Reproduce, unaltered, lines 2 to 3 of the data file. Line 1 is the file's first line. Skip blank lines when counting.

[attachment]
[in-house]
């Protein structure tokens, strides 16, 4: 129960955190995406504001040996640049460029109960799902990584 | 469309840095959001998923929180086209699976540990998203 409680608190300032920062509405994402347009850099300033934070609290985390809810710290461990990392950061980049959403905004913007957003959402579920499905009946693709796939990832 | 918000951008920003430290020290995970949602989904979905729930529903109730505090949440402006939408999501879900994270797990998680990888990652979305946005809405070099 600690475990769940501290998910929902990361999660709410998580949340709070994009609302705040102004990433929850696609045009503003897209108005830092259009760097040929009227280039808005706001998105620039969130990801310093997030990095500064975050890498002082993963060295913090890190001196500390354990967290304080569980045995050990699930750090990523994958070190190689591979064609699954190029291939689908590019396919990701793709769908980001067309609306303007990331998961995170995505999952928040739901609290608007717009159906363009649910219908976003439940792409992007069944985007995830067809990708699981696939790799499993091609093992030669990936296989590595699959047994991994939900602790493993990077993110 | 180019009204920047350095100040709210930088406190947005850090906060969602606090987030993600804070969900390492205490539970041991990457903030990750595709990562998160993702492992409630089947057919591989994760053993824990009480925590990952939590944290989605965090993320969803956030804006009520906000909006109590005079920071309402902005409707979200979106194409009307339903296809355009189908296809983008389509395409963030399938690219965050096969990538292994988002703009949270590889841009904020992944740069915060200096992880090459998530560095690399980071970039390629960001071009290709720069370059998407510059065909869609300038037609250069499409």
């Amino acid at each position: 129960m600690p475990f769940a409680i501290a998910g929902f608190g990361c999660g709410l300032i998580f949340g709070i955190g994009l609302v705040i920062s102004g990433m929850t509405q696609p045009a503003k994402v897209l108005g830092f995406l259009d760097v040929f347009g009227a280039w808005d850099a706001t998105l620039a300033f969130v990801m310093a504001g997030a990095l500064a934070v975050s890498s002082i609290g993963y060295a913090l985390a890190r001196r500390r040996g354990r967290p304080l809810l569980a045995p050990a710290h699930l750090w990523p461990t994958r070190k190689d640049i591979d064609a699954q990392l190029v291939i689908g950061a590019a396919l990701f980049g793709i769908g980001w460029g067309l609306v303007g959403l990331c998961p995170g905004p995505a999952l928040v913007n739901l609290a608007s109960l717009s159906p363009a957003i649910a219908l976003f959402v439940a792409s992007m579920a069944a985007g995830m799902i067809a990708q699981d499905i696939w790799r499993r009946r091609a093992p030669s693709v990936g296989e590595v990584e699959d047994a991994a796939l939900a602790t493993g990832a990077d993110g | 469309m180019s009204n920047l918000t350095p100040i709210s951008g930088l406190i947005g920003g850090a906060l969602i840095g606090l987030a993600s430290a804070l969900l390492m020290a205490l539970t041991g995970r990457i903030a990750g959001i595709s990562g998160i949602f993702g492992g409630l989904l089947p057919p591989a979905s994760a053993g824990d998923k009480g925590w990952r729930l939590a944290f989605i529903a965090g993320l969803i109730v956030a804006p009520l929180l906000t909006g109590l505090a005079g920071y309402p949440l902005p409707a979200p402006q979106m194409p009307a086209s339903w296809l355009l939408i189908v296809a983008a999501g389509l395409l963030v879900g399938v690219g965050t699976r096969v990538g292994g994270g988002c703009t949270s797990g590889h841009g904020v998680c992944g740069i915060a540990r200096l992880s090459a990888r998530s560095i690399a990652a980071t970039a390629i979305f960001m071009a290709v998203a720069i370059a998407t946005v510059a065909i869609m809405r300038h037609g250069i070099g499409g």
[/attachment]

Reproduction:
């Protein structure tokens, strides 16, 4: 129960955190995406504001040996640049460029109960799902990584 | 469309840095959001998923929180086209699976540990998203 409680608190300032920062509405994402347009850099300033934070609290985390809810710290461990990392950061980049959403905004913007957003959402579920499905009946693709796939990832 | 918000951008920003430290020290995970949602989904979905729930529903109730505090949440402006939408999501879900994270797990998680990888990652979305946005809405070099 600690475990769940501290998910929902990361999660709410998580949340709070994009609302705040102004990433929850696609045009503003897209108005830092259009760097040929009227280039808005706001998105620039969130990801310093997030990095500064975050890498002082993963060295913090890190001196500390354990967290304080569980045995050990699930750090990523994958070190190689591979064609699954190029291939689908590019396919990701793709769908980001067309609306303007990331998961995170995505999952928040739901609290608007717009159906363009649910219908976003439940792409992007069944985007995830067809990708699981696939790799499993091609093992030669990936296989590595699959047994991994939900602790493993990077993110 | 180019009204920047350095100040709210930088406190947005850090906060969602606090987030993600804070969900390492205490539970041991990457903030990750595709990562998160993702492992409630089947057919591989994760053993824990009480925590990952939590944290989605965090993320969803956030804006009520906000909006109590005079920071309402902005409707979200979106194409009307339903296809355009189908296809983008389509395409963030399938690219965050096969990538292994988002703009949270590889841009904020992944740069915060200096992880090459998530560095690399980071970039390629960001071009290709720069370059998407510059065909869609300038037609250069499409």
């Amino acid at each position: 129960m600690p475990f769940a409680i501290a998910g929902f608190g990361c999660g709410l300032i998580f949340g709070i955190g994009l609302v705040i920062s102004g990433m929850t509405q696609p045009a503003k994402v897209l108005g830092f995406l259009d760097v040929f347009g009227a280039w808005d850099a706001t998105l620039a300033f969130v990801m310093a504001g997030a990095l500064a934070v975050s890498s002082i609290g993963y060295a913090l985390a890190r001196r500390r040996g354990r967290p304080l809810l569980a045995p050990a710290h699930l750090w990523p461990t994958r070190k190689d640049i591979d064609a699954q990392l190029v291939i689908g950061a590019a396919l990701f980049g793709i769908g980001w460029g067309l609306v303007g959403l990331c998961p995170g905004p995505a999952l928040v913007n739901l609290a608007s109960l717009s159906p363009a957003i649910a219908l976003f959402v439940a792409s992007m579920a069944a985007g995830m799902i067809a990708q699981d499905i696939w790799r499993r009946r091609a093992p030669s693709v990936g296989e590595v990584e699959d047994a991994a796939l939900a602790t493993g990832a990077d993110g | 469309m180019s009204n920047l918000t350095p100040i709210s951008g930088l406190i947005g920003g850090a906060l969602i840095g606090l987030a993600s430290a804070l969900l390492m020290a205490l539970t041991g995970r990457i903030a990750g959001i595709s990562g998160i949602f993702g492992g409630l989904l089947p057919p591989a979905s994760a053993g824990d998923k009480g925590w990952r729930l939590a944290f989605i529903a965090g993320l969803i109730v956030a804006p009520l929180l906000t909006g109590l505090a005079g920071y309402p949440l902005p409707a979200p402006q979106m194409p009307a086209s339903w296809l355009l939408i189908v296809a983008a999501g389509l395409l963030v879900g399938v690219g965050t699976r096969v990538g292994g994270g988002c703009t949270s797990g590889h841009g904020v998680c992944g740069i915060a540990r200096l992880s090459a990888r998530s560095i690399a990652a980071t970039a390629i979305f960001m071009a290709v998203a720069i370059a998407t946005v510059a065909i869609m809405r300038h037609g250069i070099g499409g």